Eula Biss’s “Notes From No Man’s Land” is the most accomplished book of essays anyone has written or published so far in the 21st century. If it has not taken up residence in the popular imagination of readers in the same way Joan Didion’s “Slouching Toward Bethlehem” did in the late 1960s, perhaps it is because we live in a time in which it is more difficult for books to assert themselves with great cultural force in the way they once did, or perhaps because Biss, unlike Didion, has yet to receive the strong support of the systems of power that bring great books to the attention of a broad readership.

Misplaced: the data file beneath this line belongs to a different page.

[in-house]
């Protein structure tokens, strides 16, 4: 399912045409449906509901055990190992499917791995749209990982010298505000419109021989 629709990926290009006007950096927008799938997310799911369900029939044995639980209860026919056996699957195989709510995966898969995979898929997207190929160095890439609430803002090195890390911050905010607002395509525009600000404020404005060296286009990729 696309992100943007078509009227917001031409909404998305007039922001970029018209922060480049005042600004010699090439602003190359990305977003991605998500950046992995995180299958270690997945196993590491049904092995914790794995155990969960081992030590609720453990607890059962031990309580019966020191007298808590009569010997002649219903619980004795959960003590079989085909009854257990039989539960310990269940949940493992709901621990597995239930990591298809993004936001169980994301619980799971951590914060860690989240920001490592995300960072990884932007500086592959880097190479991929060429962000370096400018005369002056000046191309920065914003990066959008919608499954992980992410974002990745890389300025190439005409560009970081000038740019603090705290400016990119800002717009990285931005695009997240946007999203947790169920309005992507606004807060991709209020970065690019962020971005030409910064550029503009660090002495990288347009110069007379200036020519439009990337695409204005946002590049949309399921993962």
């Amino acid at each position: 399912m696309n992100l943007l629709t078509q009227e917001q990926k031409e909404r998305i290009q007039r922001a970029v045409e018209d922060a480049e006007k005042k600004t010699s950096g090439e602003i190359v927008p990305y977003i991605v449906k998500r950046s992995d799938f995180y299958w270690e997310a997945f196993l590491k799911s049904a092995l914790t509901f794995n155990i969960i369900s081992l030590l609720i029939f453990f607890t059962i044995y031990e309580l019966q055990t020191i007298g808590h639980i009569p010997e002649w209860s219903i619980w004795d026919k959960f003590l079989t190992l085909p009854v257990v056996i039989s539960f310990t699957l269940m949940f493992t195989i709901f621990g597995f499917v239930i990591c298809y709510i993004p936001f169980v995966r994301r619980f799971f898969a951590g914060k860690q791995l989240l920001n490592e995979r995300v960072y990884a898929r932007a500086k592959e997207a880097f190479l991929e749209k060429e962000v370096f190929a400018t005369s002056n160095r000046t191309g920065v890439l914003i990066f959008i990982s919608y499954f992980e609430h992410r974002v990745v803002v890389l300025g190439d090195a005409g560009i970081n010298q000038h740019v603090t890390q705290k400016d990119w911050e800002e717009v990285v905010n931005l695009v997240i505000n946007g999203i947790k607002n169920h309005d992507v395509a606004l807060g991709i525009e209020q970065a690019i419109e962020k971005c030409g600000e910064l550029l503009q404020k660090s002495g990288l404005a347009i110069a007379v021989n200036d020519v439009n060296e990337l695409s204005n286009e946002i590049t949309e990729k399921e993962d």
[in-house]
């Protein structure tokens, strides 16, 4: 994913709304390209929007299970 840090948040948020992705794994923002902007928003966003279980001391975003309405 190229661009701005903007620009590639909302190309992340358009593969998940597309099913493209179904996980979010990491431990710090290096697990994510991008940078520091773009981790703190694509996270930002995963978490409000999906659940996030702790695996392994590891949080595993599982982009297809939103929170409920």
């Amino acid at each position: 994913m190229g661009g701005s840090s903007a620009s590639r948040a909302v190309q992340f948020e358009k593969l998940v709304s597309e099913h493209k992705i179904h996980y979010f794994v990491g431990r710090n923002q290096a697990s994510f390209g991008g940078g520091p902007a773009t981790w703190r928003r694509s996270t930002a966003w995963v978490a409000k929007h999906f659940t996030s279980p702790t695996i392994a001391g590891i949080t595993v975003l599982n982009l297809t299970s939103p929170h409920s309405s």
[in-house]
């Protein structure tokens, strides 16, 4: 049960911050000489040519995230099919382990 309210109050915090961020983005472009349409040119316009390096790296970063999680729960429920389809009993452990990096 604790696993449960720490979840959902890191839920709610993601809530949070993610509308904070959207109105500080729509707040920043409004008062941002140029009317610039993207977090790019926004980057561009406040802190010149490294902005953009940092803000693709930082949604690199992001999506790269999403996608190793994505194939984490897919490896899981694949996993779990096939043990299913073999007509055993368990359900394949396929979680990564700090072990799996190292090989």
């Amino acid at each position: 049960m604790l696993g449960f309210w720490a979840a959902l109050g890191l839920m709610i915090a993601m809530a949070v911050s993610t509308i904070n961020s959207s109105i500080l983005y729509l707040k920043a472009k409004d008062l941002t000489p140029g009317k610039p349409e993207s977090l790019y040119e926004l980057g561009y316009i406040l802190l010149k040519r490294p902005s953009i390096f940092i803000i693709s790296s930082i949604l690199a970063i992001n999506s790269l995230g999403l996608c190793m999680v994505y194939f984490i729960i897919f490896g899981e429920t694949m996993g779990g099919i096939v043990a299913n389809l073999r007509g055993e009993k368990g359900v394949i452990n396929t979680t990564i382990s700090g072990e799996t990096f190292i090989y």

But there is still time, and the publication of the audiobook edition of “Notes from No Man’s Land” is one opportunity to wave the flag again, and to say to readers: Pay attention. We live among a literary landscape that is so cluttered with passing next big things that it is possible to miss the truly important things which appear at first glance to be small, but which prove themselves over time to make a lasting home in the memory and moral conscience of their readers.
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